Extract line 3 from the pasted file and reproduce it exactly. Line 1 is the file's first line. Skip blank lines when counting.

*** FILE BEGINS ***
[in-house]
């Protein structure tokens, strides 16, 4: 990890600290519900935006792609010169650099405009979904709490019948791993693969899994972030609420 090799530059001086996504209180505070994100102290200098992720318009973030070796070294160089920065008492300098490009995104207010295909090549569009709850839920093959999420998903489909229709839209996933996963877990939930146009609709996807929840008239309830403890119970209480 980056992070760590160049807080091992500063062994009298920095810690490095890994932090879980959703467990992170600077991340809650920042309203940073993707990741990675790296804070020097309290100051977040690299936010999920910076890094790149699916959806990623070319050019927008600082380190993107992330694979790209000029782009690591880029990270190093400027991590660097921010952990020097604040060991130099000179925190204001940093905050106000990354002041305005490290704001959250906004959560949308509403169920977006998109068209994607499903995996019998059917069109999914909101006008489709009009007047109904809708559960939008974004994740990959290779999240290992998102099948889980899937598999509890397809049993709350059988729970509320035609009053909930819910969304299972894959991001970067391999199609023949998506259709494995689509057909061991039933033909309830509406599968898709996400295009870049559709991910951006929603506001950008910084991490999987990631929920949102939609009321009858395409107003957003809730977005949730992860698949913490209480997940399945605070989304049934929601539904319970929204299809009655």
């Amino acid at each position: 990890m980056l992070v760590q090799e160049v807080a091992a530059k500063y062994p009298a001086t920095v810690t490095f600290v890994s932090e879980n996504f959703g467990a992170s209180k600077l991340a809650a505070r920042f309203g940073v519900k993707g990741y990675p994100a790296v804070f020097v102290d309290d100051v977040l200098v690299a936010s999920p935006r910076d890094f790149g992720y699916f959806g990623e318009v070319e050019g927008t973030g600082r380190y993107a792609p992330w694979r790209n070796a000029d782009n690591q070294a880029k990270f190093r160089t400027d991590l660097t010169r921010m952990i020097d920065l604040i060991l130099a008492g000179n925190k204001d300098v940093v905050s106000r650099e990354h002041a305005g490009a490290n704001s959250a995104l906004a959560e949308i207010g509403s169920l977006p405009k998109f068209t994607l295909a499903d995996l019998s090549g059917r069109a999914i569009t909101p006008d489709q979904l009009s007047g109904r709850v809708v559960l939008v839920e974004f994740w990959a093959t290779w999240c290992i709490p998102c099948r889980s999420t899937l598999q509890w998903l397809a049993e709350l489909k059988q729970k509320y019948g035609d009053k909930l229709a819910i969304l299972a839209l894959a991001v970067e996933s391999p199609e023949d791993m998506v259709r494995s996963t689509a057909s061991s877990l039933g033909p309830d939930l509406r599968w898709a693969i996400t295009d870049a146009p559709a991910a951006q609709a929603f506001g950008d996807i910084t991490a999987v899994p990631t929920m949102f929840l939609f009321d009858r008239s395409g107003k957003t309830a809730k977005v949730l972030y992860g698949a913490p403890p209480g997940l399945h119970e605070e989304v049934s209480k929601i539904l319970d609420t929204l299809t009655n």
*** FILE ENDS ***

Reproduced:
């Amino acid at each position: 990890m980056l992070v760590q090799e160049v807080a091992a530059k500063y062994p009298a001086t920095v810690t490095f600290v890994s932090e879980n996504f959703g467990a992170s209180k600077l991340a809650a505070r920042f309203g940073v519900k993707g990741y990675p994100a790296v804070f020097v102290d309290d100051v977040l200098v690299a936010s999920p935006r910076d890094f790149g992720y699916f959806g990623e318009v070319e050019g927008t973030g600082r380190y993107a792609p992330w694979r790209n070796a000029d782009n690591q070294a880029k990270f190093r160089t400027d991590l660097t010169r921010m952990i020097d920065l604040i060991l130099a008492g000179n925190k204001d300098v940093v905050s106000r650099e990354h002041a305005g490009a490290n704001s959250a995104l906004a959560e949308i207010g509403s169920l977006p405009k998109f068209t994607l295909a499903d995996l019998s090549g059917r069109a999914i569009t909101p006008d489709q979904l009009s007047g109904r709850v809708v559960l939008v839920e974004f994740w990959a093959t290779w999240c290992i709490p998102c099948r889980s999420t899937l598999q509890w998903l397809a049993e709350l489909k059988q729970k509320y019948g035609d009053k909930l229709a819910i969304l299972a839209l894959a991001v970067e996933s391999p199609e023949d791993m998506v259709r494995s996963t689509a057909s061991s877990l039933g033909p309830d939930l509406r599968w898709a693969i996400t295009d870049a146009p559709a991910a951006q609709a929603f506001g950008d996807i910084t991490a999987v899994p990631t929920m949102f929840l939609f009321d009858r008239s395409g107003k957003t309830a809730k977005v949730l972030y992860g698949a913490p403890p209480g997940l399945h119970e605070e989304v049934s209480k929601i539904l319970d609420t929204l299809t009655n």